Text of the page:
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Lily Yohannes Is The Truth

COMMERCE CITY, COLORADO - JUNE 01: Sam Coffey #17 and Lily Yohannes #6 of the United States enter the field for warmups prior to playing the Korea Republic at Dick's Sporting Goods Park on June 01, 2024 in Commerce City, Colorado. (Photo by Erin Chang/ISI Photos/USSF/Getty Images for USSF)
Erin Chang/ISI Photos/USSF/Getty Images

Six minutes into her debut with the United States women's national team on Tuesday, Lily Yohannes collected an innocent ball from Sam Staab, turned her head up the pitch, and arced a perfectly weighted 50-yard pass to Trinity Rodman, right as Rodman began her run, right at the only speed that could beat the defender and still stay in play. It was one of the best passes I've seen a USWNT player make all year, the stunning high point of Yohannes's historic debut, which was so good that her highlight reel is 10 percent as long as the 20 minutes she spent on the field. Two games against South Korea and seven goals into the Emma Hayes era, there is plenty to be intrigued by, but I find myself totally captivated by the play of Yohannes. Captivated, and, because of her unique situation, rather anxious.

Everything Yohannes has done through her short career is faintly history-making. She signed a professional contract with Ajax at 15, and at 16 became the youngest-ever player to start a Champions League match. Yohannes is one week away from her 17th birthday, and when she made her debut on Tuesday, she became the youngest USWNT player since 2001. When she scored 10 minutes later, she became the third-youngest American goalscorer ever. It should be noted that she did so in one of the most competitive contexts you will ever see for a friendly, as this roster is pretty much the USWNT A-Team, with Yohannes sharing the field with Rodman, Mallory Swanson, Sophia Smith, and Jaedyn Shaw (who is quickly becoming my favorite attacker on the team). Hayes is getting her first look at the roster and wrapping up the agonizing process of whittling said roster down to just 18 spots for the coming Olympics. Twenty minutes is a minuscule platform from which to make a case for such a precious roster spot, but Yohannes made it as convincingly as she possibly could have.

After making that pass, winning the ball a bunch of times, and eating acres of space in the midfield, Yohannes drifted into an open patch of grass in the 82nd minute and popped home a casual shot past Kim Jung-mi (not to be confused with the author of this banger). The goal itself was good, if unspectacular, though what stood out to me was its immediate aftermath. Yohannes's teammates swarmed her, jubilant, and the bench popped off in celebration.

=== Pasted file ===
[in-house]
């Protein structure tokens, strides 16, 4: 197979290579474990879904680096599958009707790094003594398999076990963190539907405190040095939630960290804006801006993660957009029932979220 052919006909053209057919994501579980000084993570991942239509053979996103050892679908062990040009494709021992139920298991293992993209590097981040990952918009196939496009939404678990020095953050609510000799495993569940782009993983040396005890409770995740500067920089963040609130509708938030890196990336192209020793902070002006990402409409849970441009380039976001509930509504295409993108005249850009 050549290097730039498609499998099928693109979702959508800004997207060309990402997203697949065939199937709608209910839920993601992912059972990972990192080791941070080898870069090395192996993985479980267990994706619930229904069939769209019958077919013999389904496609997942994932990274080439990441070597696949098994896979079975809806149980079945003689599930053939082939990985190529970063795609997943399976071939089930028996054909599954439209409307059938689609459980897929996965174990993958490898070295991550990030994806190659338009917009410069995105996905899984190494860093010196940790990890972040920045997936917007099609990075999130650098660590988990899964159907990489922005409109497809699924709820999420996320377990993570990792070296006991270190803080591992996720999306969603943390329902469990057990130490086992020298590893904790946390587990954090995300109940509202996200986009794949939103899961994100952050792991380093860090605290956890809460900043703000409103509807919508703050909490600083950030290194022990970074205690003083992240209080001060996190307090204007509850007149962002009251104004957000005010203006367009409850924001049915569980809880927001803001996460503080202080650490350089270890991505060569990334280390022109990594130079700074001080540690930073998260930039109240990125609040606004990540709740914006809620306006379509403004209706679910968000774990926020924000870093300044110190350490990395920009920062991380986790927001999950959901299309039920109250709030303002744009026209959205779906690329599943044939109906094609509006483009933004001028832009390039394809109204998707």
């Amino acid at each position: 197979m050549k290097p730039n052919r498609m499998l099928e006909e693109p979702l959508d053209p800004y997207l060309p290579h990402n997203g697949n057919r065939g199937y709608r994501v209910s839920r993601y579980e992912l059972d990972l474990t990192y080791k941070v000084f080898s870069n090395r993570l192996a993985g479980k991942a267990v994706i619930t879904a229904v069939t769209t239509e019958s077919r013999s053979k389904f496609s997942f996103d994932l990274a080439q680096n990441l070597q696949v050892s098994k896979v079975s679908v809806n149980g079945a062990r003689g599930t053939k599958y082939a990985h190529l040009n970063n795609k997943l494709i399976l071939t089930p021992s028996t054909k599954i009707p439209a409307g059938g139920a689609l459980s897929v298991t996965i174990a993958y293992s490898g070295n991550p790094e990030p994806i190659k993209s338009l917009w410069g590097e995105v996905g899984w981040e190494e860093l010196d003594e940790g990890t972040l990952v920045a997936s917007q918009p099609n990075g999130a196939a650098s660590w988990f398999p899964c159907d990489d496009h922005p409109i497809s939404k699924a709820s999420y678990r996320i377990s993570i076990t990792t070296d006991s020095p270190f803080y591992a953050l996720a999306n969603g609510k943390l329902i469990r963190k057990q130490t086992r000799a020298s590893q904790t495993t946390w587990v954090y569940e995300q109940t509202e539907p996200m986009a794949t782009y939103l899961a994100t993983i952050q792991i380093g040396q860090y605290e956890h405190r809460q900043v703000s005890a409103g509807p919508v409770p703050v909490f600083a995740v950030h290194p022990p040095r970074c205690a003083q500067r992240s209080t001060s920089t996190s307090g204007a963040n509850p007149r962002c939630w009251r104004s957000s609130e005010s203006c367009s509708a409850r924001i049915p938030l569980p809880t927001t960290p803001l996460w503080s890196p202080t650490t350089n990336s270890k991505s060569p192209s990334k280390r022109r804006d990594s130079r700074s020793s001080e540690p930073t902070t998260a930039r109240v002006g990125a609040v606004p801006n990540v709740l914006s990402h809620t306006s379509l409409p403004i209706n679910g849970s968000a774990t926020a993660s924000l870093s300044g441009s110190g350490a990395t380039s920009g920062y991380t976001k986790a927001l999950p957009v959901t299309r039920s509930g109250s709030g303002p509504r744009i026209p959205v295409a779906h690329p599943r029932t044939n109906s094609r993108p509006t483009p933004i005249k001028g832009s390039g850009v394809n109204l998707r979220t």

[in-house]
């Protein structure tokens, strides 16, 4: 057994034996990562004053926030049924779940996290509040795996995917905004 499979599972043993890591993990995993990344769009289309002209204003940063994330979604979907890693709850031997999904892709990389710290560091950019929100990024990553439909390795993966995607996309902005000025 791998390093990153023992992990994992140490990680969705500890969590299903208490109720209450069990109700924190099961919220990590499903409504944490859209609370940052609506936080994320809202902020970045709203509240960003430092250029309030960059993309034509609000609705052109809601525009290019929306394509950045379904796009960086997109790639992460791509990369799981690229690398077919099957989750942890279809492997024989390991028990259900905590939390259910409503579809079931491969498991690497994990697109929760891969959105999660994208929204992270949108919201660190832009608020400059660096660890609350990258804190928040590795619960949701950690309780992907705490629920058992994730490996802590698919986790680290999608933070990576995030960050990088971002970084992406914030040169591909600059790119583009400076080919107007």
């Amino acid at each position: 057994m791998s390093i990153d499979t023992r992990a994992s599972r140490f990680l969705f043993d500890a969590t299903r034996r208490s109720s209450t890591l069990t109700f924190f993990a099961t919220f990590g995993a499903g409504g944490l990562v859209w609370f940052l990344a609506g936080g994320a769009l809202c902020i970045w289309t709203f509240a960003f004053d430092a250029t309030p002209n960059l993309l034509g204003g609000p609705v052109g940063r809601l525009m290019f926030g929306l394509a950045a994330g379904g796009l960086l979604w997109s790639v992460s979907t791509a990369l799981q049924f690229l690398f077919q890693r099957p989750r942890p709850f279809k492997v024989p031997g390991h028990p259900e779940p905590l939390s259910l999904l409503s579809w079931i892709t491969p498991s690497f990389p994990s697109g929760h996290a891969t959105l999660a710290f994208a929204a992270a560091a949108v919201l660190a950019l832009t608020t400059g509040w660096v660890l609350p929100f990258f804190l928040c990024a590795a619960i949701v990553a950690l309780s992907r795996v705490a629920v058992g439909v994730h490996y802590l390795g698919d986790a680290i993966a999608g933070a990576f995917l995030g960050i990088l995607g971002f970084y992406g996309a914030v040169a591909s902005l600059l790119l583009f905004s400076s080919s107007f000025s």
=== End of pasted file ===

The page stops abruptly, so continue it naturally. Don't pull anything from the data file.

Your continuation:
I think that reaction can be explained in part by the spectacle of a young player scoring on her debut, but there's an element of recruitment to it, too. Yohannes, though she has now played for the USWNT, has been public about her intent to keep her options open when it comes to her international future. (That Tuesday's game was a friendly means she's still not cap-tied to the U.S.) She was born to Eritrean- and Ethiopian-American parents in Virginia, where she lived for 10 years before moving to Amsterdam. She is on the path to acquiring a Dutch passport, which would allow her to play for the Leeuwinnen (who, I will note, did not qualify for the Olympics). The Dutch want her, Emma Hayes wants her, and clearly Hayes's players want her.

"She doesn't look like a 16-year-old," Hayes said after the 3-0 win. "She knows what I think about her. I've really pushed and wanted her in this squad." Yohannes joined the team ahead of this past spring's SheBelieves Cup to get some time around the group and see what the environment is like, and her hopefully future teammates have raved about her performances and quality. For her part, Yohannes noted how cool it was to see everyone lose their minds after she scored. "That was so special," she said. "I think that made it just that much more special. I just took off to the corner, and I saw all of them running at me. Just super, super special and so grateful. Such a great team."

As a USWNT fan, I am glad Rose Lavelle and Hayes and Crystal Dunn have made their feelings known, because Yohannes is exactly the type of player the team has sorely needed. She's an extremely slick central midfielder, a player who pops up all over the field and can win challenges with both physicality and guile. Her passing ability, both in tight spaces and from longer distances, is already amazing, though I don't even know if it's her best trait. which may be her composure on the ball. She has that quality all the best central midfielders have, where they seem totally calm receiving passes in compromised situations, under howling pressure, which would be impressive even if she weren't 16. You see her do that sort of thing and see the failed buildups of so many dead USWNT possessions suddenly extending out into uncharted territory.

As much as her reluctance to commit to the USWNT worries me, it's encouraging that she showed up, played for the team, kicked ass, and seemed to have a great time doing it. Olympic spots are at a ludicrous premium, and as much as I think Yohannes should perhaps warrant one on talent, it would be kind of nuts to extend her an offer when each of the 18 players will probably have to play a serious role at some point. But she's so good that I know I'll enjoy watching her for years no matter which team she picks.

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